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Colleges Getting in on Rising Popularity of Esports

DALLAS TOWNSHIP, Pa. -- You might want to think twice before telling your kids to put down the video game controller.

Kyle "Bugha" Giersdorf, a 16 year old from Pottsgrove, just took home took home $3 million this weekend after being named the first-ever Fortnite World Cup Solo Champion.

Now, colleges and universities are catching on with the tech trend.

Misericordia University senior Zoe LaPorte was one of the first to sign up when the school announced it was making an esports team.

"At first I thought, 'Is this really going to happen?' Then suddenly the computers started coming in, all the chairs were coming in, and I was like, 'Oh my God. This is for real!' It's just so exciting," LaPorte said.

The university hopes to have a roster of 25 students on its esports team. Players will duke it out against colleges across the country.

The university was careful with the games it chose to have students play. Administrators made sure the games are non-violent and respect women and children. Students will be competing in League of Legends, Hearthstone, and Rocket League this fall.

Coaches will also be there to make sure students aren't spending too much time in front of the screen.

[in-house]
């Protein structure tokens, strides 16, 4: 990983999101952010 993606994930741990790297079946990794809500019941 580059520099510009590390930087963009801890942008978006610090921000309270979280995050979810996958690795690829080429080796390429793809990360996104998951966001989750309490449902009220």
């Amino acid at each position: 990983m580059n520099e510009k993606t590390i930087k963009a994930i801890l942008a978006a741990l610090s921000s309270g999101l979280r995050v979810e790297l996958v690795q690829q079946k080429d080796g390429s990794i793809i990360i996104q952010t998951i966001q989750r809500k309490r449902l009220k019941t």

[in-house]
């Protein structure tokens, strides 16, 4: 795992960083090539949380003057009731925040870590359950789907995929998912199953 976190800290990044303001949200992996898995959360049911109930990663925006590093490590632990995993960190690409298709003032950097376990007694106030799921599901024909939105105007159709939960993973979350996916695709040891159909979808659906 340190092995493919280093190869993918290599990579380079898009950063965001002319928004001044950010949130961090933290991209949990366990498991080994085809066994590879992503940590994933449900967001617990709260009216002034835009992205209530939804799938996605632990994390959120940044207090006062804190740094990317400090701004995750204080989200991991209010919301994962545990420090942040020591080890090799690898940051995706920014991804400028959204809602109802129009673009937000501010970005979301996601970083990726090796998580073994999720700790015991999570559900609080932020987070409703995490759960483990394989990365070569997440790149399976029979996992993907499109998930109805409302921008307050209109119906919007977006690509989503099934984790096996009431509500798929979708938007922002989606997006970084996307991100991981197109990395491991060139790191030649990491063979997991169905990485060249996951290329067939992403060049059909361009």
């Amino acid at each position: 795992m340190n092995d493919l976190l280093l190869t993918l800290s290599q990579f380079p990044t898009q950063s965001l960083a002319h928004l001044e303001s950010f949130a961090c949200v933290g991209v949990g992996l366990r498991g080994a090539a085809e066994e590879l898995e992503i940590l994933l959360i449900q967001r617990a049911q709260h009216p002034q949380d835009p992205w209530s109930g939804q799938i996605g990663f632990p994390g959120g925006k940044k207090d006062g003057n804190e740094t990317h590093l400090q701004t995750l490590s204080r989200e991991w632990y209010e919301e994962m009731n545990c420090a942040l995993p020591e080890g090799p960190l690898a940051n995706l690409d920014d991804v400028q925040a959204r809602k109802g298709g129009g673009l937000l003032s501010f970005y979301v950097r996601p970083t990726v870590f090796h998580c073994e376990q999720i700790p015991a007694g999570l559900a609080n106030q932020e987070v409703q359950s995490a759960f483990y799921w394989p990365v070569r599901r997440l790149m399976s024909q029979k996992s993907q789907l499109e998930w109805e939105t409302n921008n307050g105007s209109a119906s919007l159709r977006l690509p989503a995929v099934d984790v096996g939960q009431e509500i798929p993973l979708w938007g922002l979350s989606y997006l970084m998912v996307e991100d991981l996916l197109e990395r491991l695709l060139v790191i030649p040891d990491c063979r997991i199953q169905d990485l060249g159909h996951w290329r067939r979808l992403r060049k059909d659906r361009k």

"You wouldn't want a basketball player shooting free throws until all hours. There has to be some sense of control, if you will, and concern for these young men and women who are going to compete," Director of Athletics Chuck Edkins said.

These student video gamers will also be hitting the gym. They will be doing workouts focusing on their core for strength conditioning.

"As we would with any other sport, there's times when they could be in the weight room. There's times when they're in their practice facility. There's times when they are competing," Edkins said.

After college, Zoe hopes to use her communications degree and gaming skills to land a job within the wide world of esports.

"Things are changing and more people are getting involved and that's a good thing. As long as we're making teams and promoting good teamwork, I think it's all good," LaPorte said.

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